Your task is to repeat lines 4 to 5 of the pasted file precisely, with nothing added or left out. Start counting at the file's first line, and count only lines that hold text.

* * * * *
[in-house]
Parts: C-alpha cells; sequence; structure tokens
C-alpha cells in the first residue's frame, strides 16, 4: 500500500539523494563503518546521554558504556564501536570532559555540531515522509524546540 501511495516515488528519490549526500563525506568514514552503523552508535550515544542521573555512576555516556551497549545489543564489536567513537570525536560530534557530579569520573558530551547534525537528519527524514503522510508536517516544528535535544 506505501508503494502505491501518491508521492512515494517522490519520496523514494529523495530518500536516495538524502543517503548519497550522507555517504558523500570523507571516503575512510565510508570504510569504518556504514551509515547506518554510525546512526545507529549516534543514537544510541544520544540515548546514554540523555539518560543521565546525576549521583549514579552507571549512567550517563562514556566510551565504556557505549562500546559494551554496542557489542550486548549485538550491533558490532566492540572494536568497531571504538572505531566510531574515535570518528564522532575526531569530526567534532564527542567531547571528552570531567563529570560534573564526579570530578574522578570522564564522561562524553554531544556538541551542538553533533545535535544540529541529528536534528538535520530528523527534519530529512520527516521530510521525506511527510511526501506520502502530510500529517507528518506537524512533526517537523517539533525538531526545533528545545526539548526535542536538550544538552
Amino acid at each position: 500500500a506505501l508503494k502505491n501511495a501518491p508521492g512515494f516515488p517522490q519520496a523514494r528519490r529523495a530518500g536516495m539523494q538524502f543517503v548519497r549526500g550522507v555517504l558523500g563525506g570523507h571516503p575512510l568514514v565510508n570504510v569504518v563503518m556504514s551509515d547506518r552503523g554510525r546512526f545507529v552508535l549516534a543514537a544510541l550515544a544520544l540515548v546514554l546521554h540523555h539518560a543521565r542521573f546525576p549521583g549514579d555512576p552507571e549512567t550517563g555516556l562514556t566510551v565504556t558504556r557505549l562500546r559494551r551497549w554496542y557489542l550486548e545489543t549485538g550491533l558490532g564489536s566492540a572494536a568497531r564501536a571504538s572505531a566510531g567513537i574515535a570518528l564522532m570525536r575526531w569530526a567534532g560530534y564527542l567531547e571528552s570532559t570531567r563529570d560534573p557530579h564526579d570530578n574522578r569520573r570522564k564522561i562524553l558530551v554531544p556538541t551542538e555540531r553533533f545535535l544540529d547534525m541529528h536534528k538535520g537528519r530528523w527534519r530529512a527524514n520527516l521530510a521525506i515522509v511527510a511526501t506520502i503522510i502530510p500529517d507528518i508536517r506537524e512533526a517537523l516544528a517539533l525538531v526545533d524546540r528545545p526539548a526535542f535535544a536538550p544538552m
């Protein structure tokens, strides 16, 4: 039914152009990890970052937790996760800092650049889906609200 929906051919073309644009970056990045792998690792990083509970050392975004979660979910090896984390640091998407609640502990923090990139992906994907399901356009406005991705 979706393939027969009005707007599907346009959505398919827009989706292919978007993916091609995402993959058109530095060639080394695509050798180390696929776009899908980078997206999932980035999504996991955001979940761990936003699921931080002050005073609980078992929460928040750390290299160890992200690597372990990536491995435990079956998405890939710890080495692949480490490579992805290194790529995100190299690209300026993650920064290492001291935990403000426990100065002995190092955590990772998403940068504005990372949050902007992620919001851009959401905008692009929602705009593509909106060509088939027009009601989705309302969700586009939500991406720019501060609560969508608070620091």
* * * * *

Amino acid at each position: 500500500a506505501l508503494k502505491n501511495a501518491p508521492g512515494f516515488p517522490q519520496a523514494r528519490r529523495a530518500g536516495m539523494q538524502f543517503v548519497r549526500g550522507v555517504l558523500g563525506g570523507h571516503p575512510l568514514v565510508n570504510v569504518v563503518m556504514s551509515d547506518r552503523g554510525r546512526f545507529v552508535l549516534a543514537a544510541l550515544a544520544l540515548v546514554l546521554h540523555h539518560a543521565r542521573f546525576p549521583g549514579d555512576p552507571e549512567t550517563g555516556l562514556t566510551v565504556t558504556r557505549l562500546r559494551r551497549w554496542y557489542l550486548e545489543t549485538g550491533l558490532g564489536s566492540a572494536a568497531r564501536a571504538s572505531a566510531g567513537i574515535a570518528l564522532m570525536r575526531w569530526a567534532g560530534y564527542l567531547e571528552s570532559t570531567r563529570d560534573p557530579h564526579d570530578n574522578r569520573r570522564k564522561i562524553l558530551v554531544p556538541t551542538e555540531r553533533f545535535l544540529d547534525m541529528h536534528k538535520g537528519r530528523w527534519r530529512a527524514n520527516l521530510a521525506i515522509v511527510a511526501t506520502i503522510i502530510p500529517d507528518i508536517r506537524e512533526a517537523l516544528a517539533l525538531v526545533d524546540r528545545p526539548a526535542f535535544a536538550p544538552m
């Protein structure tokens, strides 16, 4: 039914152009990890970052937790996760800092650049889906609200 929906051919073309644009970056990045792998690792990083509970050392975004979660979910090896984390640091998407609640502990923090990139992906994907399901356009406005991705 979706393939027969009005707007599907346009959505398919827009989706292919978007993916091609995402993959058109530095060639080394695509050798180390696929776009899908980078997206999932980035999504996991955001979940761990936003699921931080002050005073609980078992929460928040750390290299160890992200690597372990990536491995435990079956998405890939710890080495692949480490490579992805290194790529995100190299690209300026993650920064290492001291935990403000426990100065002995190092955590990772998403940068504005990372949050902007992620919001851009959401905008692009929602705009593509909106060509088939027009009601989705309302969700586009939500991406720019501060609560969508608070620091």